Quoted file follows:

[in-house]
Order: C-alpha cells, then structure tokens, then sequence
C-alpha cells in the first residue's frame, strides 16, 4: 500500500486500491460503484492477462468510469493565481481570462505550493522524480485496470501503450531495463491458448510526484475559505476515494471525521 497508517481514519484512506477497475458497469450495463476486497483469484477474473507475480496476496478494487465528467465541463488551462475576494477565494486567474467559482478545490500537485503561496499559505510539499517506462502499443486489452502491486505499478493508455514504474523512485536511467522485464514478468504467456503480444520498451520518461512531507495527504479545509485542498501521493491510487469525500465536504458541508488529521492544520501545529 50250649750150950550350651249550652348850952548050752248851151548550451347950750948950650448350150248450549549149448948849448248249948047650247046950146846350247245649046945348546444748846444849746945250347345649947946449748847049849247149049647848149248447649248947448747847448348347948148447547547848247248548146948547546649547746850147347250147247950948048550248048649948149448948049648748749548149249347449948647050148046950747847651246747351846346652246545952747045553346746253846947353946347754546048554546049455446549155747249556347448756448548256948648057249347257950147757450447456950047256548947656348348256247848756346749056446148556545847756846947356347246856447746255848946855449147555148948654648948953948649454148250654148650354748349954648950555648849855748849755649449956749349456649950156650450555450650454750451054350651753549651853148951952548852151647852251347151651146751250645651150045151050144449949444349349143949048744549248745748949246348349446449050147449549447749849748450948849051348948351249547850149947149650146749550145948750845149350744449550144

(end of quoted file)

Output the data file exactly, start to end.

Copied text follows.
[in-house]
Order: C-alpha cells, then structure tokens, then sequence
C-alpha cells in the first residue's frame, strides 16, 4: 500500500486500491460503484492477462468510469493565481481570462505550493522524480485496470501503450531495463491458448510526484475559505476515494471525521 497508517481514519484512506477497475458497469450495463476486497483469484477474473507475480496476496478494487465528467465541463488551462475576494477565494486567474467559482478545490500537485503561496499559505510539499517506462502499443486489452502491486505499478493508455514504474523512485536511467522485464514478468504467456503480444520498451520518461512531507495527504479545509485542498501521493491510487469525500465536504458541508488529521492544520501545529 50250649750150950550350651249550652348850952548050752248851151548550451347950750948950650448350150248450549549149448948849448248249948047650247046950146846350247245649046945348546444748846444849746945250347345649947946449748847049849247149049647848149248447649248947448747847448348347948148447547547848247248548146948547546649547746850147347250147247950948048550248048649948149448948049648748749548149249347449948647050148046950747847651246747351846346652246545952747045553346746253846947353946347754546048554546049455446549155747249556347448756448548256948648057249347257950147757450447456950047256548947656348348256247848756346749056446148556545847756846947356347246856447746255848946855449147555148948654648948953948649454148250654148650354748349954648950555648849855748849755649449956749349456649950156650450555450650454750451054350651753549651853148951952548852151647852251347151651146751250645651150045151050144449949444349349143949048744549248745748949246348349446449050147449549447749849748450948849051348948351249547850149947149650146749550145948750845149350744449550144